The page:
The 2016 election will be the first presidential election in 50 years without the full protections of the Voting Rights Act (VRA) thanks to the Supreme Court’s gutting of it in 2013.
Twenty-one states have put new voting restrictions in place since the 2010 election, with voters in 15 states facing these obstacles for the first presidential cycle in 2016, including in crucial swing states like North Carolina and Wisconsin.
Congressional Democrats unveiled a new strategy to build support for the Voting Rights Advancement Act (VRAA). The bill compels states with a well-documented history of recent voting discrimination to clear future voting changes with the federal government. It also requires federal approval for voter-ID laws and outlaws new efforts to suppress the growing minority vote.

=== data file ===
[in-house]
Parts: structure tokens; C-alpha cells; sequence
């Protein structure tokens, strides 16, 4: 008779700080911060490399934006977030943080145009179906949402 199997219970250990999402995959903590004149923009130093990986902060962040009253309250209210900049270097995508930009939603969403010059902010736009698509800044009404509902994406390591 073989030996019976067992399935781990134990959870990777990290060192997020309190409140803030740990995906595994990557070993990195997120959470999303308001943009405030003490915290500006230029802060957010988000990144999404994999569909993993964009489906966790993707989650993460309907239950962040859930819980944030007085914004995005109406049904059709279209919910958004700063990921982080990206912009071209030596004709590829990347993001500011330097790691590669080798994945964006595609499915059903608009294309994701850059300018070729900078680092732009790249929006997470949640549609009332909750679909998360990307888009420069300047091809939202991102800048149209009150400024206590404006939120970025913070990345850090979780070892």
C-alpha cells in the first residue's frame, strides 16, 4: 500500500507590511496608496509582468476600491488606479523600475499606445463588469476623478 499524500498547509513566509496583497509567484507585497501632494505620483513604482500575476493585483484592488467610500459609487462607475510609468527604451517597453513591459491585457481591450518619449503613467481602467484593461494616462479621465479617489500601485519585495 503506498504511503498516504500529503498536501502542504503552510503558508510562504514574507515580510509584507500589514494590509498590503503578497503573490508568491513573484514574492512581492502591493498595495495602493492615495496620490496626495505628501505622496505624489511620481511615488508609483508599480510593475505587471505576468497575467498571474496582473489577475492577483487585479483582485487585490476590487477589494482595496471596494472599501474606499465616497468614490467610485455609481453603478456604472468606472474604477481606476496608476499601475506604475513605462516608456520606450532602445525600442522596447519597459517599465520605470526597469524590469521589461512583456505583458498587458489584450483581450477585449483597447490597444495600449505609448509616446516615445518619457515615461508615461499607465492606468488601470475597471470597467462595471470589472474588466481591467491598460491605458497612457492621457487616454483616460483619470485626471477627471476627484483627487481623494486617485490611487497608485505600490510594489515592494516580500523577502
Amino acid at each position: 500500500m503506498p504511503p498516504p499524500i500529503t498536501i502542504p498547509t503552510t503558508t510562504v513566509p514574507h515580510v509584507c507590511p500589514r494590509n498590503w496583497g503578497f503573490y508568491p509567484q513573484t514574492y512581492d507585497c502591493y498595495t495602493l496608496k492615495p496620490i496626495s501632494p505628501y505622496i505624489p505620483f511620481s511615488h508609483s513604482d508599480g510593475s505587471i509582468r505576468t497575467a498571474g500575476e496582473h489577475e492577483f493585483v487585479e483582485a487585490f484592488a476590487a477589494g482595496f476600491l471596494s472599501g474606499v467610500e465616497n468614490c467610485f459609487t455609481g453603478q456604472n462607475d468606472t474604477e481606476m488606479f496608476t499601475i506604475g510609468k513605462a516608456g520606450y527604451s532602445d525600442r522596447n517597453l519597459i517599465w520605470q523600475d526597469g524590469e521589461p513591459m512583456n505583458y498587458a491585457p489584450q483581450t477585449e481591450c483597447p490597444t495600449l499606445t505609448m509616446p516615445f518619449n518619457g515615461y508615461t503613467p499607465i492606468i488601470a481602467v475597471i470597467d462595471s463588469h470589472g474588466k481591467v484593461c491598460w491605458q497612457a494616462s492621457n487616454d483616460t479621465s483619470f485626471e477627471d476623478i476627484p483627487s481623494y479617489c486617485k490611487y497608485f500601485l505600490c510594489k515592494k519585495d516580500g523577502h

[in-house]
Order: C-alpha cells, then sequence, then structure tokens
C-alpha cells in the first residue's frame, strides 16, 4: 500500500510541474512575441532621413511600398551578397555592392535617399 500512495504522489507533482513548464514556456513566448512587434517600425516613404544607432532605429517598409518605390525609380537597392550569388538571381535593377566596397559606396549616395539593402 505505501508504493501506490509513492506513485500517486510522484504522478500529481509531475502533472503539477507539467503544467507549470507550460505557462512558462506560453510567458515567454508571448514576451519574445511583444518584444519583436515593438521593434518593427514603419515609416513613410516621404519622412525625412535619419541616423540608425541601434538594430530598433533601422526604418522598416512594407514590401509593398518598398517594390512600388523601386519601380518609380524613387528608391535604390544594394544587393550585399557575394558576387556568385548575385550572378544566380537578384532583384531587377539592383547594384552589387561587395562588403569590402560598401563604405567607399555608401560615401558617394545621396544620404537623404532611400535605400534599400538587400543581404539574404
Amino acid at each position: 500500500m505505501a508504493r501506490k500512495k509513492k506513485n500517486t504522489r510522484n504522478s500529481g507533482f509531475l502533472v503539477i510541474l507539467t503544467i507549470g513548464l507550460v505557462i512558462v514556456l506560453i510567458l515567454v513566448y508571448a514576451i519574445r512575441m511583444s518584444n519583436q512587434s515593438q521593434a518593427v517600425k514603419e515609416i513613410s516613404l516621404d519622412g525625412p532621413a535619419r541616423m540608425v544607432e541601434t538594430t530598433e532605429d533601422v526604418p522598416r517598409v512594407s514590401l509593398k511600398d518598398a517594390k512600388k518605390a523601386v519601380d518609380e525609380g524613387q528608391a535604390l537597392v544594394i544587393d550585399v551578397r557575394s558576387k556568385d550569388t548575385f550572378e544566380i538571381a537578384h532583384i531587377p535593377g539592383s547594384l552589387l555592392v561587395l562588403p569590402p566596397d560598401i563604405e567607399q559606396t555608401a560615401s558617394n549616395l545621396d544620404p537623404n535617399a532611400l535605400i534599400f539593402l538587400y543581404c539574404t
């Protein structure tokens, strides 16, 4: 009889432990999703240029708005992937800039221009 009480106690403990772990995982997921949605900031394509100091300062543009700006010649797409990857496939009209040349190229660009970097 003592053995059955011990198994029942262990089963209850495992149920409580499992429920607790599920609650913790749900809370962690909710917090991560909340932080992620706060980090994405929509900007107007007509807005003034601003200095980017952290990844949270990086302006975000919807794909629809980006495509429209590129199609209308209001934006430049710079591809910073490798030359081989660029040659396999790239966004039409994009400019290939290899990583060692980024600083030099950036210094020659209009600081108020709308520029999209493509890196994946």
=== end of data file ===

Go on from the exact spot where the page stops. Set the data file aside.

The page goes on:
The effort has been dubbed “Restoration Tuesday” and it will spotlight stories of modern-day barriers to voting. To build a coalition to pass the VRAA, members of Congress will speak out every Tuesday about the importance of voting rights.
The VRAA currently has 119 cosponsors in the House and 39 in the Senate. With only three Republicans sponsors to date, Congressional Democrats hope to use “Restoration Tuesday” to convince their fellow members to support the legislation.